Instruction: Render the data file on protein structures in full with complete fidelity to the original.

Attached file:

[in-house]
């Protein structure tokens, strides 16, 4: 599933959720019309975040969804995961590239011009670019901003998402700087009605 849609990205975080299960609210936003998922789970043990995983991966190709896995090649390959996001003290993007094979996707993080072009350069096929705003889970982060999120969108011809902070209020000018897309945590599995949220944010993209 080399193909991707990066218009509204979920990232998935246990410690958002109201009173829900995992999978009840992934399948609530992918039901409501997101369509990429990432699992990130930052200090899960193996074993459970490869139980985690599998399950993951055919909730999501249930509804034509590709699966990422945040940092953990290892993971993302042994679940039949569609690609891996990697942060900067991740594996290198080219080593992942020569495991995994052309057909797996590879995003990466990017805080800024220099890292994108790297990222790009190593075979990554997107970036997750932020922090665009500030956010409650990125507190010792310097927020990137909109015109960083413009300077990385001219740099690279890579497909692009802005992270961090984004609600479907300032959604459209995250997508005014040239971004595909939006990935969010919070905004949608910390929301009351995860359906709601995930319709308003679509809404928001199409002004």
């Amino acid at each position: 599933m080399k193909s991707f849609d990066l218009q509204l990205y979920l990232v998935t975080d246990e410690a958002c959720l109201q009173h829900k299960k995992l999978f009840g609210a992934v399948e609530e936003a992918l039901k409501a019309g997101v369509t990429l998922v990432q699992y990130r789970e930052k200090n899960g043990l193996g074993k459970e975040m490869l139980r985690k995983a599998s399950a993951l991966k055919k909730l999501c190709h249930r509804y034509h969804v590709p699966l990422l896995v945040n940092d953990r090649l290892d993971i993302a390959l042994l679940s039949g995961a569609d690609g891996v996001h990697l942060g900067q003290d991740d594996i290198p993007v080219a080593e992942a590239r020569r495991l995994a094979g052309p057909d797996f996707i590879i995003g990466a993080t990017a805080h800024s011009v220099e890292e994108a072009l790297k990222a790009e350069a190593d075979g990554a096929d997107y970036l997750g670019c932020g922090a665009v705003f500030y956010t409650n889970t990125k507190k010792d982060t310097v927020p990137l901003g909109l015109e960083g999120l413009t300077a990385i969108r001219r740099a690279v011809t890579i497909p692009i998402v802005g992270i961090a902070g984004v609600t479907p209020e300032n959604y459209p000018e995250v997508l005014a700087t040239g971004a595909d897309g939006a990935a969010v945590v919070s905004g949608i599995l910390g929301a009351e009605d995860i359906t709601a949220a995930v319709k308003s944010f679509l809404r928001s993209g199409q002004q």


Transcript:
[in-house]
């Protein structure tokens, strides 16, 4: 599933959720019309975040969804995961590239011009670019901003998402700087009605 849609990205975080299960609210936003998922789970043990995983991966190709896995090649390959996001003290993007094979996707993080072009350069096929705003889970982060999120969108011809902070209020000018897309945590599995949220944010993209 080399193909991707990066218009509204979920990232998935246990410690958002109201009173829900995992999978009840992934399948609530992918039901409501997101369509990429990432699992990130930052200090899960193996074993459970490869139980985690599998399950993951055919909730999501249930509804034509590709699966990422945040940092953990290892993971993302042994679940039949569609690609891996990697942060900067991740594996290198080219080593992942020569495991995994052309057909797996590879995003990466990017805080800024220099890292994108790297990222790009190593075979990554997107970036997750932020922090665009500030956010409650990125507190010792310097927020990137909109015109960083413009300077990385001219740099690279890579497909692009802005992270961090984004609600479907300032959604459209995250997508005014040239971004595909939006990935969010919070905004949608910390929301009351995860359906709601995930319709308003679509809404928001199409002004």
């Amino acid at each position: 599933m080399k193909s991707f849609d990066l218009q509204l990205y979920l990232v998935t975080d246990e410690a958002c959720l109201q009173h829900k299960k995992l999978f009840g609210a992934v399948e609530e936003a992918l039901k409501a019309g997101v369509t990429l998922v990432q699992y990130r789970e930052k200090n899960g043990l193996g074993k459970e975040m490869l139980r985690k995983a599998s399950a993951l991966k055919k909730l999501c190709h249930r509804y034509h969804v590709p699966l990422l896995v945040n940092d953990r090649l290892d993971i993302a390959l042994l679940s039949g995961a569609d690609g891996v996001h990697l942060g900067q003290d991740d594996i290198p993007v080219a080593e992942a590239r020569r495991l995994a094979g052309p057909d797996f996707i590879i995003g990466a993080t990017a805080h800024s011009v220099e890292e994108a072009l790297k990222a790009e350069a190593d075979g990554a096929d997107y970036l997750g670019c932020g922090a665009v705003f500030y956010t409650n889970t990125k507190k010792d982060t310097v927020p990137l901003g909109l015109e960083g999120l413009t300077a990385i969108r001219r740099a690279v011809t890579i497909p692009i998402v802005g992270i961090a902070g984004v609600t479907p209020e300032n959604y459209p000018e995250v997508l005014a700087t040239g971004a595909d897309g939006a990935a969010v945590v919070s905004g949608i599995l910390g929301a009351e009605d995860i359906t709601a949220a995930v319709k308003s944010f679509l809404r928001s993209g199409q002004q």